If there was ever any doubt that Leica is the undisputed king of cameras, this recent auction result proves just how much photographers and camera enthusiasts love the German camera manufacturer. Last weekend, an 0-Series Leica that was originally produced in 1923 sold for an incredible €14,400,000 (AU$21,600,792), setting a new world record for the most expensive camera ever sold in the process.
The specific camera in question was one of just 23 examples of the 0-Series Leica that was ever made just shy of a century ago, as a range that was launched two years ahead of the Leica A in order to test the market. Just a dozen of these historically important cameras remain today, however, this specific example had the serial number 105, which was understood to belong to Oskar Barnack, the inventor of the first Leica prototypes.
Barnack’s name can be seen plainly engraved into the top of the Galilean finder, and despite being well used with 99 years of wear visible across the body of the camera, it remains in remarkably good condition considering its age. It’s believed that Barnack personally used the camera until 1930 when he passed it on to his son Conrad, where it stayed in the family until 1960 when it was sold to a collector in the US.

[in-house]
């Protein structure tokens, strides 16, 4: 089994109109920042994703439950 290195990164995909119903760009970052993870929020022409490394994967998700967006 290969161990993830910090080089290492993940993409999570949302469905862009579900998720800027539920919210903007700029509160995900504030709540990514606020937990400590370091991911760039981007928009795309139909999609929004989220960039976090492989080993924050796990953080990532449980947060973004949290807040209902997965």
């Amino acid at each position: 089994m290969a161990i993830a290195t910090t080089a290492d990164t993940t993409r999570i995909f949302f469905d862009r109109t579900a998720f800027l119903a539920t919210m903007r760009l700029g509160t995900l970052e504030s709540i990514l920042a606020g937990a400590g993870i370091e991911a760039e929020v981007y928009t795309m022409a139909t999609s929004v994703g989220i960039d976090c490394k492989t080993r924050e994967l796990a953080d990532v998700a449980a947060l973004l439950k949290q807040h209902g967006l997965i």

The result this Oskar Barnack-owned 0-Series Leica achieved was nearly five times its upper estimate of €3 million (AU$4.5 million), and eclipsed the previous record for the highest price ever paid for a camera easily. That was also held by a Leica from 1923, an O-Series to be specific, which sold for US$2.95 million (AU$4.25 million) in 2021.
The camera was sold at Leitz Photographica Auction’s 40th Camera Auction, which saw other highlights in a Leica MP Black Paint No. 26 camera that sold for €960,000 (AU$1,439,295) and a Summilux 1.4/50mm Chrome Prototype lens that sold for €114,000 (AU$170,916).